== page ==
The Democrats believe that they were handed Congress in 2006 to end the war in Iraq. In nearly a year in office, they have tried and failed to end the war 40 times. These repeated failures have surely contributed to Congress’ approval rating falling below that of President Bush, but it’s not the only reason by a long shot. Congress remains corrupt, pork-laden and kindergarten in its approach to disputes to the point that most Americans have rightly concluded that it’s just plain useless. And besides that, if Congress was given to the Democrats just to end the war, why are the President’s numbers higher than theirs? That ought to make them go hmm.
Yesterday they tried to lose the war one more time, passing a defense spending bill that calls for immediate withdrawal confident that President Bush will veto it and that the Department of Defense can make up for the lost funding by fiddling with a few budget numbers.
The former is true; President Bush will veto the bill if it gets through Senate and his veto will be sustained, and we’ll be left without a Defense spending bill until Congress comes up with one that he’ll sign. But the latter may not be true.
Defense Secretary Robert Gates said Thursday that unless Congress passes funding for the Iraq war within days, he will direct the Army and Marine Corps to begin developing plans to lay off employees and terminate contracts early next year…
“There is a misperception that this department can continue funding our troops in the field for an indefinite period of time through accounting maneuvers, that we can shuffle money around the department. This is a serious misconception,” Gates told reporters at the Pentagon.
As a result, he said that he is faced with the undesirable task of preparing to cease operations at Army bases by mid-February, and lay off about 100,000 defense department employees and an equal number of civilian contractors. A month later, he said, similar moves would have to be made by the Marines.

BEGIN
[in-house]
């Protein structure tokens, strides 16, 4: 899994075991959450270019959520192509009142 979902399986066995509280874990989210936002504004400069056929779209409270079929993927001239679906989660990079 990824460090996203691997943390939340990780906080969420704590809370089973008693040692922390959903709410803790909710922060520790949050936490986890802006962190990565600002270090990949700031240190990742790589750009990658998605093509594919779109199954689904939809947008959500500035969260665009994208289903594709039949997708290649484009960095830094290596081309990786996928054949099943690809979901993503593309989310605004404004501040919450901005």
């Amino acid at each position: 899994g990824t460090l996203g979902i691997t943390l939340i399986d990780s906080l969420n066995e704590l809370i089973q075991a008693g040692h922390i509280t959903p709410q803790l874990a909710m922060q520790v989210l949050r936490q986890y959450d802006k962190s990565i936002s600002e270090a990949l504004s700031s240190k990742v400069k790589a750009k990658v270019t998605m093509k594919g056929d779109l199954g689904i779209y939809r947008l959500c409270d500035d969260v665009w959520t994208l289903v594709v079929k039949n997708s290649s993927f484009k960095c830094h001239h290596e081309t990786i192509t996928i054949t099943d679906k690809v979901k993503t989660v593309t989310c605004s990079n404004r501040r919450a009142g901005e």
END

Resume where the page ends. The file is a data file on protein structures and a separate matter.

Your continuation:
Some members of Congress believe the Pentagon can switch enough money to cover the war accounts, Gates said. But he added that he only has the flexibility to transfer about $3.7 billion — which is just one week’s worth of war expenses. Lawmakers, he said, may not understand how complicated and restrictive the situation is.
Not having the funds in place would not force a withdrawal from Iraq, yet, but it would greatly degrade the military’s readiness on the home front.
“Today’s Army is out of balance,” Casey told the Senate Armed Services Committee. “Overall, we are consuming our readiness as fast as we can build it.”
Testifying alongside Casey, Army Secretary Pete Geren urged lawmakers to approve the war funds.
“A large organization such as ours cannot turn on a dime. … It would have a dramatic effect,” Geren said. The burden would “fall heavily on home-based troops and their families,” he later added.
The Clinton budget cuts during the peacetime 90s forced units to cannibalize equipment and reduce training, which contributed to deteriorating morale and readiness across the board. What would these cuts do in the middle of a two-front war? They would hollow the military out, starting with the rear echelon but before long destroying the forces in theater that the rear echelons are supposed to support and replace in rotation.
These games of budget chicken that the Democrats keep playing with the administration are dumb and dangerous, and especially harmful given all the indicators coming out of Iraq recently that the war is really turning around. But it’s telling that Congress apparently doesn’t even understand how the DoD’s budget even works. Just what exactly is this Congress good for if it doesn’t even understand its most basic Constitutional role?
If it comes down to it, and I hope it doesn’t, to the extent that he can Gates ought to make sure that the cuts and layoffs hit Democrat districts disproportionately. If they’re going to fritter with the war like children, they need to get spanked for it.